A couple of thousand years ago, my understanding is that it was generally believed that events on the planet Earth were controlled by an array of fairly egomaniacal gods. Good weather and good harvests depended on appeasing these gods with various sacrifices, splendid temples, and so forth. And in an overwhelmingly agricultural economy, this kind of god-appeasing activity is clearly a critical public service. In a very homegenous society, you can best achieve that god-appeasing through direct state investment in the temple sector (a single-payer religion initiative, so to speak) but in a diverse democracy it would make more sense to decentralize the appeasement process by establishing a generous tax subsidy for religious activities.
And that’s more or less where we are, even though the Wrath of God theory of the business cycle is largely out of favor in policy circles. Consequently, Mina Kimes ends a fascinating and wonky discussion of in-the-weeds ways to reform the charitable income tax deduction with rather blunt call to stop using the IRS as a tool to subsidize churches:
Studies have shown that the price elasticity of giving for religious donations is relatively low, which means that people would be unlikely to cut their gifts in response to a lowered tax break. Indeed, many religious donors do not currently claim a deduction.
If the government is serious about saving money, then it should consider exempting religious donations from the charitable tax break. Most people give to churches because they want to, not because they get a tax break for their generosity.
Now, unfortunately, a proposal to raise taxes on churches is probably going to be greeted in American politics as nothing short of Bolshevism. But I think Kimes raises an important point. And I would extend the point to note that the income tax deduction is hardly the only tax subsidy we offer to God in this country. State and local governments generally exempt churches (and mosques and synagogues, but realistically it’s mostly churches) from property taxes. This not only costs revenue, but it leads to a substantial misallocation of real resources as scarce land is left unavailable for more productive uses. The ups and downs of urban growth have left many churches stranded in what are now core business districts that offer location amenities that would be extremely valuable to a commercial real estate developer but offer little concrete value in the religious sector.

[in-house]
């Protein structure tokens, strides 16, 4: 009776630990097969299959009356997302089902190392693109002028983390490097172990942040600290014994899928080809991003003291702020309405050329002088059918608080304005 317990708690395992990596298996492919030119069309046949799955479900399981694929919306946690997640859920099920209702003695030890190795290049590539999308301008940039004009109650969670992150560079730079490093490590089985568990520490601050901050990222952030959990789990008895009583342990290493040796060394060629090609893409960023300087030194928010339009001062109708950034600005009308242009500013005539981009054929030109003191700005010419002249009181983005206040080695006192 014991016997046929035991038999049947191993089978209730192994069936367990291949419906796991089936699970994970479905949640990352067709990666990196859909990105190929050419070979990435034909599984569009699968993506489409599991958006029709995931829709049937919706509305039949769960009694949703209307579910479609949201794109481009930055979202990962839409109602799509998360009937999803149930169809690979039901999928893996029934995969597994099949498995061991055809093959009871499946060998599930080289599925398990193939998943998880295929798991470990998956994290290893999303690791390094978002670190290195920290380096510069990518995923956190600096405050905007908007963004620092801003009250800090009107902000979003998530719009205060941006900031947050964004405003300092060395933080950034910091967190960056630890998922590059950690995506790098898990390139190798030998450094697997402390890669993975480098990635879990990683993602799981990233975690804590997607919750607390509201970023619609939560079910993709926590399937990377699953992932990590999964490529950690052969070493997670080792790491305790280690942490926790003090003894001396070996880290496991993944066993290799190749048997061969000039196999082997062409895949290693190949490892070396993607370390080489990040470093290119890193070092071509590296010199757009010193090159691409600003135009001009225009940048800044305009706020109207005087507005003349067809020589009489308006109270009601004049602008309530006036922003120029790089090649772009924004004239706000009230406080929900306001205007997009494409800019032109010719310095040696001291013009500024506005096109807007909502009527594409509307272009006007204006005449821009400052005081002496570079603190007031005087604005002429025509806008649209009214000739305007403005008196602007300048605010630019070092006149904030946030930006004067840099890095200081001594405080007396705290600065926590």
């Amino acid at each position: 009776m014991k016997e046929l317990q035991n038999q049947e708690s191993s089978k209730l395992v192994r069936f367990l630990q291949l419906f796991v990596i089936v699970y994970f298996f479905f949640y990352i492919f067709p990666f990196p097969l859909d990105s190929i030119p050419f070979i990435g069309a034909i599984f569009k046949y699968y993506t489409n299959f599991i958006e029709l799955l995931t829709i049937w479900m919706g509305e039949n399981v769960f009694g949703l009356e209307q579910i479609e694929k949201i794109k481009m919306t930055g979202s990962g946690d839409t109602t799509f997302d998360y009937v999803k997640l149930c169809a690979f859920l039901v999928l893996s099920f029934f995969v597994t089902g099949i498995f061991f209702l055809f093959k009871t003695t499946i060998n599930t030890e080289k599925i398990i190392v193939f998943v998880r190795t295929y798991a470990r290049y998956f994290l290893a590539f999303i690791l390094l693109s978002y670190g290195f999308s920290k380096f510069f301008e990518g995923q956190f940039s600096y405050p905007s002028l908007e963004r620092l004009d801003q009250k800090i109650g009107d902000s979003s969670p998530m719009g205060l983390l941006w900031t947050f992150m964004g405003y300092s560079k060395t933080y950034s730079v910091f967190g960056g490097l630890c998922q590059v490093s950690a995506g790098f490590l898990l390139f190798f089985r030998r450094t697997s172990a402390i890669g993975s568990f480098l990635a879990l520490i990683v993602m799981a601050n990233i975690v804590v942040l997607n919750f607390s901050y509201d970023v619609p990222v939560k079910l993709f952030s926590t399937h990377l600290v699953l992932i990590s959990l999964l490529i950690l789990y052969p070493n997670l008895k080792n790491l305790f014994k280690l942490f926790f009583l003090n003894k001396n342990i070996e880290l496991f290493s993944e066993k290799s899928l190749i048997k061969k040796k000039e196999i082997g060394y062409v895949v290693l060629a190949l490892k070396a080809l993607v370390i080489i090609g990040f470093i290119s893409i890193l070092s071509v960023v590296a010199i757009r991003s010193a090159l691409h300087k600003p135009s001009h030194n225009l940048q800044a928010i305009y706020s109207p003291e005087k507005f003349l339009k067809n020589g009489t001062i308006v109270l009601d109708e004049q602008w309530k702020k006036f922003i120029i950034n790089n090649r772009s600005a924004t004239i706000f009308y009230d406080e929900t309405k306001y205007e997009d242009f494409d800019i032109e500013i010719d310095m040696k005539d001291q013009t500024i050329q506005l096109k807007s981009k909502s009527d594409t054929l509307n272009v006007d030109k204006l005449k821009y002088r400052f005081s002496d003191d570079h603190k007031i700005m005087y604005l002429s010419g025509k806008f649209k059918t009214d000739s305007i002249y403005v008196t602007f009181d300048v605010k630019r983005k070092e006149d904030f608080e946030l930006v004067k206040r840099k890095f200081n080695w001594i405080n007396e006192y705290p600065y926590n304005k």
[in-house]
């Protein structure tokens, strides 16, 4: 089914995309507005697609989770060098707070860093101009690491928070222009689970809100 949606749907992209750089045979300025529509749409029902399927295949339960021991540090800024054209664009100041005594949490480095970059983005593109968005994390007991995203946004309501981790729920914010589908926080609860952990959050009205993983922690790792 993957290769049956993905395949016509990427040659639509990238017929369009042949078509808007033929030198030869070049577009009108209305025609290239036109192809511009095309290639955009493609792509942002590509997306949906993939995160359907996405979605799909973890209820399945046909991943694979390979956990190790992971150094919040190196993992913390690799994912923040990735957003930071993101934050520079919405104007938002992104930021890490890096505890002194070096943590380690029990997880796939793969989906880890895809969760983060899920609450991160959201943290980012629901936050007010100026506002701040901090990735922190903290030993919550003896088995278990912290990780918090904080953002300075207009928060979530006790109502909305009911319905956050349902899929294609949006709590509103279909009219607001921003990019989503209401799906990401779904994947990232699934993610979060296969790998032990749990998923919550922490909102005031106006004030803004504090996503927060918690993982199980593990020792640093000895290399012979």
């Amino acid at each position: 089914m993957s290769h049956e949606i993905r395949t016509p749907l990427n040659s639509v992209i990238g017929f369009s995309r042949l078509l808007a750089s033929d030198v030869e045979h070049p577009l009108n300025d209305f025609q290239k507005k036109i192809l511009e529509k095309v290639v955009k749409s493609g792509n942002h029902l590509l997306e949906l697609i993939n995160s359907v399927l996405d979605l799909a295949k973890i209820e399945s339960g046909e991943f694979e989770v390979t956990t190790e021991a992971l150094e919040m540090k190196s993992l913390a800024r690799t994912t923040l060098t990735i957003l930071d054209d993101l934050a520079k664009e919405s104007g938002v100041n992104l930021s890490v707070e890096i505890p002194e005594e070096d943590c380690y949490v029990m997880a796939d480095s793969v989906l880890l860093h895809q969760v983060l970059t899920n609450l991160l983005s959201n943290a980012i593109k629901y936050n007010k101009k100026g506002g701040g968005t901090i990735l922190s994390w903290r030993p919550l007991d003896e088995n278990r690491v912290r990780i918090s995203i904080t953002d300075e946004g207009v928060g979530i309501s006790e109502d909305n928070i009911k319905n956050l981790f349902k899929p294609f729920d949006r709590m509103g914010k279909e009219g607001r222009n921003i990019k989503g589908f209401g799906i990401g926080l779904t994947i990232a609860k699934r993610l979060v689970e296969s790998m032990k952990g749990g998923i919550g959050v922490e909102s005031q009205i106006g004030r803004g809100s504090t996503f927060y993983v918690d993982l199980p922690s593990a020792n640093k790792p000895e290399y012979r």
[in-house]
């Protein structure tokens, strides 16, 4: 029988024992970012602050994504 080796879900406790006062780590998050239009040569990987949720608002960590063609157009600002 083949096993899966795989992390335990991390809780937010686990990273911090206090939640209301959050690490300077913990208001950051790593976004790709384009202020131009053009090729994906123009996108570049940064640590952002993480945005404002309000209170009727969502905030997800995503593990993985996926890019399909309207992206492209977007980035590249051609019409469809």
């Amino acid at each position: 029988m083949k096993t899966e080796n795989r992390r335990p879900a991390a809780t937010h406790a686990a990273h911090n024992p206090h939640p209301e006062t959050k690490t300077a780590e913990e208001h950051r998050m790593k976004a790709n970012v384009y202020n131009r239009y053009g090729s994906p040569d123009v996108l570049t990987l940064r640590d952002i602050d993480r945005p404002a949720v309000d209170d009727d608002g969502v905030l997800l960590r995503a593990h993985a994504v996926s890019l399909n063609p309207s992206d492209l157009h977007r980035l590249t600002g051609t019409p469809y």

More broadly, you have to consider the tax elasticity issues here not just in terms of inputs but of outputs. If church donations were subject to income taxes and church land were subject to property taxes, this would presumably lead to smaller and less architectually splended churches located in less-pricey areas and perhaps with lower-paid clergy. But would fewer souls be saved? Would an angry God blight are crops?
The answers are no and no. The flipside is that churches presumably would respond in part by providing marginally less in the way of social services. But the low elasticities are relevant here. The cost of those reduced church-provided social services has to be weighed against the cost of more dynamic economic growth, and more provision of state services and I don’t think it remotely passes the test. Unless, that is, it does anger God and he visits his wrath upon us. But that’s the real issue here. Does God care about the splendor of the churches built in his honor and is he prepared to offer us tangible rewards in exchange for subsidizing them? If so, it’s a no-brainer. But if not it’s an awfully wasteful policy.